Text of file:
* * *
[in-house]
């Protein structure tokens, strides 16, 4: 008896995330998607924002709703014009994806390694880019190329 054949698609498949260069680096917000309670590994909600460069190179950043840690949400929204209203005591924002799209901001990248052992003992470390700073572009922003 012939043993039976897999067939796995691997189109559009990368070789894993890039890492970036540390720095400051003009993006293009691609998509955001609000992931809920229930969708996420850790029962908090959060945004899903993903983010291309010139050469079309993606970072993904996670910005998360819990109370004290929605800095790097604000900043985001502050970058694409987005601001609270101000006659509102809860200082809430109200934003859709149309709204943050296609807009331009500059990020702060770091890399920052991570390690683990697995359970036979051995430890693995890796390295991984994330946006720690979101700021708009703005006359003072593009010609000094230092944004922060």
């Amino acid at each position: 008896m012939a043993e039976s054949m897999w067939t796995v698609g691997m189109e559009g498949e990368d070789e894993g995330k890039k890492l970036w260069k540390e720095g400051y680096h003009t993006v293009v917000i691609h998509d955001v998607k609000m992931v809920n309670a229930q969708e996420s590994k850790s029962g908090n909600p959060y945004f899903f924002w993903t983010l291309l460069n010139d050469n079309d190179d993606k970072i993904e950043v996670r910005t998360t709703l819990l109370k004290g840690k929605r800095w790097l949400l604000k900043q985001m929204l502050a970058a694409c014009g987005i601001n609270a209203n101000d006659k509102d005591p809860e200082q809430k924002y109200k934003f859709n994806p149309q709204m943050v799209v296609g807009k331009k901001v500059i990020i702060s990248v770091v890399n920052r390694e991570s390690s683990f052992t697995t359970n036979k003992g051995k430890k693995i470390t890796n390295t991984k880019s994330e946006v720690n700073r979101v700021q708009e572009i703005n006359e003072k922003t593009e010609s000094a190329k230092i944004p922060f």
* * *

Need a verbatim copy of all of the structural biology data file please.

[in-house]
């Protein structure tokens, strides 16, 4: 008896995330998607924002709703014009994806390694880019190329 054949698609498949260069680096917000309670590994909600460069190179950043840690949400929204209203005591924002799209901001990248052992003992470390700073572009922003 012939043993039976897999067939796995691997189109559009990368070789894993890039890492970036540390720095400051003009993006293009691609998509955001609000992931809920229930969708996420850790029962908090959060945004899903993903983010291309010139050469079309993606970072993904996670910005998360819990109370004290929605800095790097604000900043985001502050970058694409987005601001609270101000006659509102809860200082809430109200934003859709149309709204943050296609807009331009500059990020702060770091890399920052991570390690683990697995359970036979051995430890693995890796390295991984994330946006720690979101700021708009703005006359003072593009010609000094230092944004922060």
């Amino acid at each position: 008896m012939a043993e039976s054949m897999w067939t796995v698609g691997m189109e559009g498949e990368d070789e894993g995330k890039k890492l970036w260069k540390e720095g400051y680096h003009t993006v293009v917000i691609h998509d955001v998607k609000m992931v809920n309670a229930q969708e996420s590994k850790s029962g908090n909600p959060y945004f899903f924002w993903t983010l291309l460069n010139d050469n079309d190179d993606k970072i993904e950043v996670r910005t998360t709703l819990l109370k004290g840690k929605r800095w790097l949400l604000k900043q985001m929204l502050a970058a694409c014009g987005i601001n609270a209203n101000d006659k509102d005591p809860e200082q809430k924002y109200k934003f859709n994806p149309q709204m943050v799209v296609g807009k331009k901001v500059i990020i702060s990248v770091v890399n920052r390694e991570s390690s683990f052992t697995t359970n036979k003992g051995k430890k693995i470390t890796n390295t991984k880019s994330e946006v720690n700073r979101v700021q708009e572009i703005n006359e003072k922003t593009e010609s000094a190329k230092i944004p922060f």